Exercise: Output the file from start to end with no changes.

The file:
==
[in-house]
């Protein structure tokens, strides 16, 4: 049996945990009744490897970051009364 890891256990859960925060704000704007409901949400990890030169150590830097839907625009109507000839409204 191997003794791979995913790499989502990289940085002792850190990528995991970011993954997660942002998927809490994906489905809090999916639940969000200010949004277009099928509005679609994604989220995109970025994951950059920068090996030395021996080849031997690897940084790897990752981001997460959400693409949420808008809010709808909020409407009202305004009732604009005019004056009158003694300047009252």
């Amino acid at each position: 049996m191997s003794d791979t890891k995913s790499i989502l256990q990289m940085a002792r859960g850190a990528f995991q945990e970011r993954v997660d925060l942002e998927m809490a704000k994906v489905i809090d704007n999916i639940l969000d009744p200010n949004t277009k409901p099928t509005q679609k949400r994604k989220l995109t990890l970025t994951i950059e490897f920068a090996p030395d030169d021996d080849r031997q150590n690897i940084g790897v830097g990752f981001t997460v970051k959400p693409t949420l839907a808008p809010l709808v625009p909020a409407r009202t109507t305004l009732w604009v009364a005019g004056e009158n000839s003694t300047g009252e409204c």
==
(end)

[in-house]
């Protein structure tokens, strides 16, 4: 049996945990009744490897970051009364 890891256990859960925060704000704007409901949400990890030169150590830097839907625009109507000839409204 191997003794791979995913790499989502990289940085002792850190990528995991970011993954997660942002998927809490994906489905809090999916639940969000200010949004277009099928509005679609994604989220995109970025994951950059920068090996030395021996080849031997690897940084790897990752981001997460959400693409949420808008809010709808909020409407009202305004009732604009005019004056009158003694300047009252």
């Amino acid at each position: 049996m191997s003794d791979t890891k995913s790499i989502l256990q990289m940085a002792r859960g850190a990528f995991q945990e970011r993954v997660d925060l942002e998927m809490a704000k994906v489905i809090d704007n999916i639940l969000d009744p200010n949004t277009k409901p099928t509005q679609k949400r994604k989220l995109t990890l970025t994951i950059e490897f920068a090996p030395d030169d021996d080849r031997q150590n690897i940084g790897v830097g990752f981001t997460v970051k959400p693409t949420l839907a808008p809010l709808v625009p909020a409407r009202t109507t305004l009732w604009v009364a005019g004056e009158n000839s003694t300047g009252e409204c």